Cultural Appreciation Or Cultural Appropriation?

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Cultural Appreciation Or Cultural Appropriation?

Before coming to university, I hadn’t really given the concept of cultural appropriation much thought. Living in a small town, many people dressed in the same way. However, since moving to a large, diverse city I have been exposed to people from all over the world with conflicting opinions and new styles. And especially since the Union hosted a controversial ‘Day of the Dead’ themed Halloween festival, I have seen a need to establish the difference between cultural appropriation and cultural appreciation.

Cultural appropriation is defined as a ‘concept in sociology dealing with the adoption of the elements of a minority culture by members of the dominant culture’, compared to cultural appreciation which is defined as ‘someone’s understanding between themselves and people from other countries or backgrounds’.  It should be noted that this excludes adopting the clothing of a culture out of respect, an example being Kate Middleton removing her shoes and wearing a head scarf when visiting Malaysia. This was a sign of respect for the Muslim religion and Malaysian culture; cultural appreciation.

I am talking about when Caucasian girls wear bindhis, saris and henna patterns to achieve the perfect ‘Instagram aesthetic’ or an ‘indie’ look. When COW Vintage’s ‘festival’ range is an array of Desi clothes, many that adorn the wardrobes of my family members who are apprehensive to wear them in case of a racist comment or a second look. This is cultural appropriation.

Furthermore, it is essential to note that this issue isn’t only a battle between the East and the West. It applies to cultures within Europe too. For example, St Patrick’s Day celebrations in London, where non-Irish people dress in green, indulge in Irish stereotypes, drink to their heart’s content and dance to traditional music. They forget that the Northern Irish parliament were only given sovereignty in the late 90’s and ‘No dogs, No Blacks and No Irish’ policies in London existed in the post-war years.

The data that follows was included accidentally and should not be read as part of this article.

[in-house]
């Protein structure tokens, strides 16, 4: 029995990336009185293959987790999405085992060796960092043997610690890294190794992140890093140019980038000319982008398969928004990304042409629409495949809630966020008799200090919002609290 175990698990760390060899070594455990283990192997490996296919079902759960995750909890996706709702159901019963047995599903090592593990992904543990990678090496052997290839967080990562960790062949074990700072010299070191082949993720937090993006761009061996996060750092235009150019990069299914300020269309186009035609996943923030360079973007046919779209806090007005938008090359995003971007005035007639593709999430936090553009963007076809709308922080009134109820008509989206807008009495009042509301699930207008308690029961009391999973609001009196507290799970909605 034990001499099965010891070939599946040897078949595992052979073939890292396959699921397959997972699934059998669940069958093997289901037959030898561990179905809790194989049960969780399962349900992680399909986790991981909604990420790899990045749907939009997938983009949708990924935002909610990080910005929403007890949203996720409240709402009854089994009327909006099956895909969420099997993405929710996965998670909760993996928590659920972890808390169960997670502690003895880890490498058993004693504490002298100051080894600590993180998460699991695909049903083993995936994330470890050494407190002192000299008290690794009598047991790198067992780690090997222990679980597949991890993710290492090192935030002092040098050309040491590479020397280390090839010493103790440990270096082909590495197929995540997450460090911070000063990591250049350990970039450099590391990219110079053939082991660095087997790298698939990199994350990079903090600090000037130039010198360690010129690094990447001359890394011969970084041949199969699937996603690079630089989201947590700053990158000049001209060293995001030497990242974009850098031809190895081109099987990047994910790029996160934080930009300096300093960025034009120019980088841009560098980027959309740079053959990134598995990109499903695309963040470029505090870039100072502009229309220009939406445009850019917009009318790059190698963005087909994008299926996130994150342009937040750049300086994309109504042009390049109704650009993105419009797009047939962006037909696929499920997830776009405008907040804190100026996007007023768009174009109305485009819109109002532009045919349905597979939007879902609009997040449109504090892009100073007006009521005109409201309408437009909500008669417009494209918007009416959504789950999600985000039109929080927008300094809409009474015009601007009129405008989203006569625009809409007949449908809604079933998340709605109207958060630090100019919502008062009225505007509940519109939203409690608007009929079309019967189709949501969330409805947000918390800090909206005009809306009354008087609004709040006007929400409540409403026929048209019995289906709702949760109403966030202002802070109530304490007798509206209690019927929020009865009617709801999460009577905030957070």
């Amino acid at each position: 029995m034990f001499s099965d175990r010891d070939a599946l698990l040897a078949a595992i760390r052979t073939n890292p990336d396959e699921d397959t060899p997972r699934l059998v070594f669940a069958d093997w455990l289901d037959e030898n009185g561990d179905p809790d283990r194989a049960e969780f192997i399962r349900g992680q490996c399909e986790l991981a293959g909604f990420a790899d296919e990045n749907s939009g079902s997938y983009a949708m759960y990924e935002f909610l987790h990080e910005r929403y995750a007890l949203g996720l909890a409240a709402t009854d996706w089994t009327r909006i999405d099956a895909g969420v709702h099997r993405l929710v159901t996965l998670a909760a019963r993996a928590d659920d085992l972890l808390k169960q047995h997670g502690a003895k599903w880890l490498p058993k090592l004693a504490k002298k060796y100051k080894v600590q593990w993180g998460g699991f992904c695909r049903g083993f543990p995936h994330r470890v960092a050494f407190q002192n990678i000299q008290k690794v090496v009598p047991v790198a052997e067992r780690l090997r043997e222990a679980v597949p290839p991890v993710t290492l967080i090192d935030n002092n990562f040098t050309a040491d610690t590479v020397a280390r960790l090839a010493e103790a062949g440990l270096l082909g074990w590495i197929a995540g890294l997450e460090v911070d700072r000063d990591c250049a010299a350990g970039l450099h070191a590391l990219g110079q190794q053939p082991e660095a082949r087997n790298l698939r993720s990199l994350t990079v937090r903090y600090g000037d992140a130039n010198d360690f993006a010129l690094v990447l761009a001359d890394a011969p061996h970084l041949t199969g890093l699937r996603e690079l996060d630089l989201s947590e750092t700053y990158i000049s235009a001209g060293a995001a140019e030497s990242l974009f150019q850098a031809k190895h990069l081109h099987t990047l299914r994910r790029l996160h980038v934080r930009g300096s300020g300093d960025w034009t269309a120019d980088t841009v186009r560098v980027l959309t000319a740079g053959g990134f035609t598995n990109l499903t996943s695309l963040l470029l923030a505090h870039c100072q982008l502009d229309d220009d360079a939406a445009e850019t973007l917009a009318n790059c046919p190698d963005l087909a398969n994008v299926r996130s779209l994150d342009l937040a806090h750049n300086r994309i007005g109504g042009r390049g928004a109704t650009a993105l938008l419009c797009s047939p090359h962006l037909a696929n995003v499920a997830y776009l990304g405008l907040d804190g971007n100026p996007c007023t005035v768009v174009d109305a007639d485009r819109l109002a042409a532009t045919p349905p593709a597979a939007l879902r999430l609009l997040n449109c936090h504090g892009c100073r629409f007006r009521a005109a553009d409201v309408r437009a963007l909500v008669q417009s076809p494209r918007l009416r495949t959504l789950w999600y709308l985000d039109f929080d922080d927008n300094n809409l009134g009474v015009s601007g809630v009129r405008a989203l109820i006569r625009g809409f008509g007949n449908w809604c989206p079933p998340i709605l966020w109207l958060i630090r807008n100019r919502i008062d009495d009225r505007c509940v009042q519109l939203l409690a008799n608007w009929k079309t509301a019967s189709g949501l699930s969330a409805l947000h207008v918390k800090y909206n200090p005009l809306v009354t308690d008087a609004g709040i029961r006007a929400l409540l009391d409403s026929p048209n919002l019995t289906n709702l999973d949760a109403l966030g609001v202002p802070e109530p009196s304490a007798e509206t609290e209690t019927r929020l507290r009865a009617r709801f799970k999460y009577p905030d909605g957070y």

Attending an ‘indie/festival’ themed night further challenged my perception of the matter. One drunken girl said to me ‘but you’re Asian, you should have “indier” clothes’. Firstly, my culture is not ‘indie’ and secondly, no, I should not. After years of European beauty standards telling me I need to look and be a certain way, I was shocked to see that the same girls imposing these beauty standards were the ones trying to share and uphold emblems of cultural minorities; my culture.  

The cherry-picking of cultural aspects and random elevation of certain traditions allows people to remain ignorant to the hardships faced by natives of that culture. Many can embrace and incorporate the positives of non-native cultures and avoid the necessary education, thus, maintaining the archaic marginalisation of minority cultures, which has no room in a modern world.

It should be noted that I’m not taking the role of a gatekeeper, nor am I being ‘selfish’ for protecting my culture’s music, traditions, food and clothing. I’m the first person to decorate my friend’s hands with henna, knowing that they would not insult my heritage and discriminate against immigrants.  I’m advocating the end of hypocrisy that renders minority cultures marginalised due to our ethnic differences, and asking for people to learn the difference between cultural appreciation and cultural appropriation.

Zahra Iqbal

 

(Image courtesy of NME)